Uranium - Naturally Occuring Radioactive Element

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by 12acarter
Last updated 5 years ago

Discipline:
Science
Subject:
Chemical Elements
Grade:
9

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Uranium - Naturally Occuring Radioactive Element

State of Matter: SolidDuctile: YesMalleable: YesMagnetic: YesColour: SilverReactions:When divided, uranium can react with cold waterCan form solid solutions and intermetallic compounds with most of the metals.In air it’s coated by uranium oxide, which tarnishes rapidlyFlammability: Yes, but only when in a powdered form.

UraniumNaturally occuring radioactive element

Name: Uranium Symbol: U Atomic Number: 92 Atomic Mass: 238.0289 amu Melting Point: 1132.0 °C , 2069.6 °F Boiling Point: 3818.0 °C , 6904.4 °F Number of Protons/Electrons: 92 Number of Neutrons: 146 Classification: Rare Earth Density: 18.95 g/cm3 Colour: silverish when refined, Black when minedState at Room Temperature: SolidElement Classification: MetalPeriod Number: 7 Group Number: none Group Name: Actinide

Uranium Atom

Brief History

Physical Properties

Societal Applications

Basic Information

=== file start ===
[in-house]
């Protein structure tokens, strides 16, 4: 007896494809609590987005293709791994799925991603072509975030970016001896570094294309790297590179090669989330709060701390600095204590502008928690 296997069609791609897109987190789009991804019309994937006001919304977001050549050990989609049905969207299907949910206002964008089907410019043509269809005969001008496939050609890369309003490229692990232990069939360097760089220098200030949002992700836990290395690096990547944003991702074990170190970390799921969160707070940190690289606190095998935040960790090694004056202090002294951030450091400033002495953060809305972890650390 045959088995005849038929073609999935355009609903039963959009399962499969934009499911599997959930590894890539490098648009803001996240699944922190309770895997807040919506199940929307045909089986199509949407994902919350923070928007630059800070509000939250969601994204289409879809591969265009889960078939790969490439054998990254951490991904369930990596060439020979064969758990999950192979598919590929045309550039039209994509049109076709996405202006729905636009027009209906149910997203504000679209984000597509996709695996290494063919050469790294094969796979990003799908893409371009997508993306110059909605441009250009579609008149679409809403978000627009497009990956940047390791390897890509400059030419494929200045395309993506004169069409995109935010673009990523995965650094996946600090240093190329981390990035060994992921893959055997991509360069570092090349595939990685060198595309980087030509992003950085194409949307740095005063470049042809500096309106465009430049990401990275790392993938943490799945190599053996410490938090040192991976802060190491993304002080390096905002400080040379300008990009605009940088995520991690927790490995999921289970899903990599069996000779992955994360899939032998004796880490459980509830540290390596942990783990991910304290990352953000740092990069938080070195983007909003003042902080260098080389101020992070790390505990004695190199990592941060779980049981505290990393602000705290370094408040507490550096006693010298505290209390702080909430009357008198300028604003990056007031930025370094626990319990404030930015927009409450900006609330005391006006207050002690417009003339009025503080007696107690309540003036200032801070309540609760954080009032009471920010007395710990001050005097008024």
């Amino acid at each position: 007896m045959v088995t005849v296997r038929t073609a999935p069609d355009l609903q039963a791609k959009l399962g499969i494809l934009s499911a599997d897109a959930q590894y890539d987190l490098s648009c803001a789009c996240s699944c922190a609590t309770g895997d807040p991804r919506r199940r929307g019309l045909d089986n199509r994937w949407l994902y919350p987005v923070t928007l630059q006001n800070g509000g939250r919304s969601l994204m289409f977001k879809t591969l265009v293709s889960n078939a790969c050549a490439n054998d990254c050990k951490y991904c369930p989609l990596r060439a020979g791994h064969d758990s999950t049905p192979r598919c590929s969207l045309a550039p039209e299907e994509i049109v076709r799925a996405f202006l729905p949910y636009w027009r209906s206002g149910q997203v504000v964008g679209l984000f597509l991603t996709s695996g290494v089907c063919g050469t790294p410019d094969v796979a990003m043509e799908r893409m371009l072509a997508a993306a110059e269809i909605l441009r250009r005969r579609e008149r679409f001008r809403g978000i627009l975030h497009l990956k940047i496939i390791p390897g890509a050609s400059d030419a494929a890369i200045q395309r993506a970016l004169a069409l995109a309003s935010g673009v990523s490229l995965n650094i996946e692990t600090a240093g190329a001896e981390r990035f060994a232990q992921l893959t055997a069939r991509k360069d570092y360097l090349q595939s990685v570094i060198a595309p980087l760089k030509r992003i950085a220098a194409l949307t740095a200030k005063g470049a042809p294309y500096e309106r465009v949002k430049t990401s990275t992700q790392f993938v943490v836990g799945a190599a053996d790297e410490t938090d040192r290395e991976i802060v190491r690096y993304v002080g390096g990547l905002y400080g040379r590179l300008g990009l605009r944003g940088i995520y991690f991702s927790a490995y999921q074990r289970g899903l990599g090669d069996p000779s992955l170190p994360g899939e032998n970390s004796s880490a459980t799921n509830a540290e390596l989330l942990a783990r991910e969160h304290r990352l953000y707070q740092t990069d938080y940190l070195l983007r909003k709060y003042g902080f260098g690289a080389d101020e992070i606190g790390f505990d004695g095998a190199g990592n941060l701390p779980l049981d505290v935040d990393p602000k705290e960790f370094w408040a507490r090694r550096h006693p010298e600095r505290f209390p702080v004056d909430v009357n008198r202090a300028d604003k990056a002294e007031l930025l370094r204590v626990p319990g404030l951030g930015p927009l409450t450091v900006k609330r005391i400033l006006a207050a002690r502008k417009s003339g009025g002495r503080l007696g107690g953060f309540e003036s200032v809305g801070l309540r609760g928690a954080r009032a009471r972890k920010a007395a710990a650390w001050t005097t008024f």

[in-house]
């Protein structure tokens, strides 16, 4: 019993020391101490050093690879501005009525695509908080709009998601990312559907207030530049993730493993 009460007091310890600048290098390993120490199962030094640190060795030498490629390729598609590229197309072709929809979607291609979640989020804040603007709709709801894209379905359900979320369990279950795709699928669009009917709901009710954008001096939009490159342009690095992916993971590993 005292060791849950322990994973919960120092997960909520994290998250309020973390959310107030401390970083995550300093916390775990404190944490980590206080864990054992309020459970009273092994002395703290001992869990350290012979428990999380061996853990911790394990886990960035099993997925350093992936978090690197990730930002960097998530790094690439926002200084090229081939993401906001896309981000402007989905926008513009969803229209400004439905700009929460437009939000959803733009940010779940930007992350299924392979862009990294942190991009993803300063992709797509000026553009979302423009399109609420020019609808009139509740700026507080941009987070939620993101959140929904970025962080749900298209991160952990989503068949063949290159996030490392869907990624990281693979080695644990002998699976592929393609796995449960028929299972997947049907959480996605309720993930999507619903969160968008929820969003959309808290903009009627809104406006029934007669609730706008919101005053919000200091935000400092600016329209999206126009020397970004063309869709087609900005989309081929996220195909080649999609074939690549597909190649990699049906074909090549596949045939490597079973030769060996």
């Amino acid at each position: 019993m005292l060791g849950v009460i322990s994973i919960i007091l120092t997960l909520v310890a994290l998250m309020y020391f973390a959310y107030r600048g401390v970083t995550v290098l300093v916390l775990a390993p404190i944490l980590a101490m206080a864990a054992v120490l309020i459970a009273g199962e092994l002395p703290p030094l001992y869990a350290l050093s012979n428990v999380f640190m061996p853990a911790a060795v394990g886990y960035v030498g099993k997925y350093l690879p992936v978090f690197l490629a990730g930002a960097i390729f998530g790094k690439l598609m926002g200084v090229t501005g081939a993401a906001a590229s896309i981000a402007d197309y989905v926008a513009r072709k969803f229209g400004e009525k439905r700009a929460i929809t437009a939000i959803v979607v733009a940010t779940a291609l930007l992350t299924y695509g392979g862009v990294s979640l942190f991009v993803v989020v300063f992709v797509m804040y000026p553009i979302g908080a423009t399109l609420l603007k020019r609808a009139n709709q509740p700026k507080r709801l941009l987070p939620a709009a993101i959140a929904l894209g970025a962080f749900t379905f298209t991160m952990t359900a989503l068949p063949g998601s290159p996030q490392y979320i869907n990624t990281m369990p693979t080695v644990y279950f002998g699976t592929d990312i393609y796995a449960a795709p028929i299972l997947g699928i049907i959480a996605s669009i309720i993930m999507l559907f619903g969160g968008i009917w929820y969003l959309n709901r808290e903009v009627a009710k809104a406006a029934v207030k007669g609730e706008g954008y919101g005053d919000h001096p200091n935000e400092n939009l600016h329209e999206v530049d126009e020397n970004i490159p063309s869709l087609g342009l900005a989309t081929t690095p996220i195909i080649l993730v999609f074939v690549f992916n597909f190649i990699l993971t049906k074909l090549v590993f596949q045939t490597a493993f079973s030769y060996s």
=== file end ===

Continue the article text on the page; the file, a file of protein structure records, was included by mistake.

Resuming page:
Radioisotopes in Medicine: Nuclear medicine uses radiation to provide diagnostic information about the functioning of a person's specific organs, or to treat them. Diagnostic procedures using radioisotopes are now regular. Radiotherapy can be used to treat some medical conditions, especially cancer, using radiation to weaken or destroy particular targeted cells. Tens of millions of nuclear medicine procedures are performed each year, and demand for radioisotopes is increasing. Balance of medical equipment is also an important use of radioisotopes.In the preservation of food : Radioisotopes are used to block the sprouting of root crops after harvesting, to kill parasites and pests, and to control the ripening of stored fruit and vegetables.In the growing of crops and breeding livestock: Radioisotopes are used to produce high yielding, disease-resistant and weather-resistant varieties of crops, to study how fertilizers and insecticides work, and to improve the production and health of domestic animals.Warfare: Depleted uranium is used as shielding to protect tanks, and also in bullets and missiles. The first atomic bomb used in warfare was a uranium bomb. This bomb contained enough of the uramium-235 isotope to start a runaway chain reaction, which in a fraction of a second caused a large number of the uranium atoms to undergo fission, there by releasing a fireball of energy. In World War II and the Cold War uranium-235 has been used as the fissile explosive material to produce nuclear weapons. Weapons-grade uranium and plutonium surplus to military requirements in the USA and Russia is being made available for use as civil fuel. Weapons-grade uranium is highly enriched, to over 90% U-235 (the fissile isotope). Nuclear materials no longer needed for military purposes by the US and Russia are now being converted into fuel for commercial nuclear reactors. Depleted Uranium is used by the U.S Army for machine gun amunition, canons in tanks, cluster bombs, hand grenades and land mines.How it is mined: Uranium can be mined either underground or by open pit mining. When mined Uranium is denser than lead but less dense than Gold. It is a black in colour and is called Uranium ore before refined to uranium. Canada was the world's largest uranium producer for many years, accounting for about 22% of world output, but in 2009 was overtaken by Kazakhstan. Production comes mainly from the McArthur River mine in northern Saskatchewan province, which is the largest in the world.Production is expected to increase significantly from 2015 as the new Cigar Lake mine comes into full operation. With known uranium resources of 572,000 tonnes of U3O8 (485,000 tU), as well as continuing exploration, Canada has a significant role in meeting future world demand.Civil Applications: Depleted Uranium is ued for shielding in industrial radiography equipment, colouring in consumer products, trim weights in aircrafts, sailboat keel, sampling calorimeters for detectors in high-energy particle physics, and as ballasts in yachts and planes. It is also used in smoked detectors we find in our homes.Industrial Uses: Nuclear industry is based off of the production of clean energy from Nuclear power plants. In a nuclear reactor the uranium fuel is assembled in such a way that a controlled fission chain reaction can be achieved. The heat created by splitting the U-235 atoms is then used to make steam which spins a turbine to drive a generator, producing electricity. The chain reaction that takes place in the core of a nuclear reactor is controlled by rods which absorb neutrons and which can be inserted or withdrawn to set the reactor at the required power level. The fuel elements are surrounded by a substance like water called a moderator to slow the speed of the emitted neutrons allowing the chain reaction to continue. Water, graphite and heavy water are used as moderators in different types of reactors. Because of the kind of fuel used (ex. U-235) if there is a major malfunction in a reactor the fuel may overheat and melt, but it cannot explode like a bomb. A typical 1000 megawatt reactor can provide enough electricity for a modern city of up to one million people. The steam emitted to turn the turbines creating electricity powers industry.